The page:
A consortium of local and global companies is behind a move to develop the use of Australia’s gumtrees to produce an aviation biofuel.
The aviation industry, airlines in particular, is becoming increasingly focused on carbon emissions as emissions trading schemes (ETS) are set up around the world, and more and more people take to the skies.
“Innovation and creativity will play enormous roles as part of the transition to a low carbon future,” said Ben Waters, director of ecomagination, GE Australia and New Zealand.
GE announced it was joining Virgin Australia and other partners to research and develop the commercial biofuel.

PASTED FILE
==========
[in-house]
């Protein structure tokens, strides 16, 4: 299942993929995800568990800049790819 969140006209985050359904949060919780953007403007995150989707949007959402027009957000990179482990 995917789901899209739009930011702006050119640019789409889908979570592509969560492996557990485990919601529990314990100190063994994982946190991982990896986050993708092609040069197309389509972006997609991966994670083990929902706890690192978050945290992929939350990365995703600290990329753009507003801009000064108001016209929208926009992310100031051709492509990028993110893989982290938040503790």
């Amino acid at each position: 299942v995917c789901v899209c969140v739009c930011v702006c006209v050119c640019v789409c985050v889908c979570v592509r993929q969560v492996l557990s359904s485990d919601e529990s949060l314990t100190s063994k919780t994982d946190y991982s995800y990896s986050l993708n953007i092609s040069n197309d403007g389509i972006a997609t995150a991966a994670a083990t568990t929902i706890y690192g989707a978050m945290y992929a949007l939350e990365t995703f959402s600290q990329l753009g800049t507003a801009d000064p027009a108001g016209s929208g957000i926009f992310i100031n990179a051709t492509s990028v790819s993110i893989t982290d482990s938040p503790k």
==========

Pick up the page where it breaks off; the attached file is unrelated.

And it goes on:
The focus will be on using a thermo chemical decomposition of organic material, at elevated temperatures in the absence of oxygen, to covert Mallee eucalypt trees to the biofuel.
“We already invest a huge amount in the development of more efficient and alternative energy sources in the aviation industry and beyond, and we hope to bring a huge amount of knowledge to this partnership,” he said.
A recent CSIRO report estimated the aviation industry could cut greenhouse gas emissions by 17 per cent, generate more than 12,000 jobs and reduce Australia’s reliance on aviation fuel imports by $2 billion a year over the next 20 years through the adoption of biofuels.
Other members of the consortium include Renewable Oil Corporation, the Future Farm Industries CRC, and Canadian biofuels company, Dynamotive Energy Systems Corporation.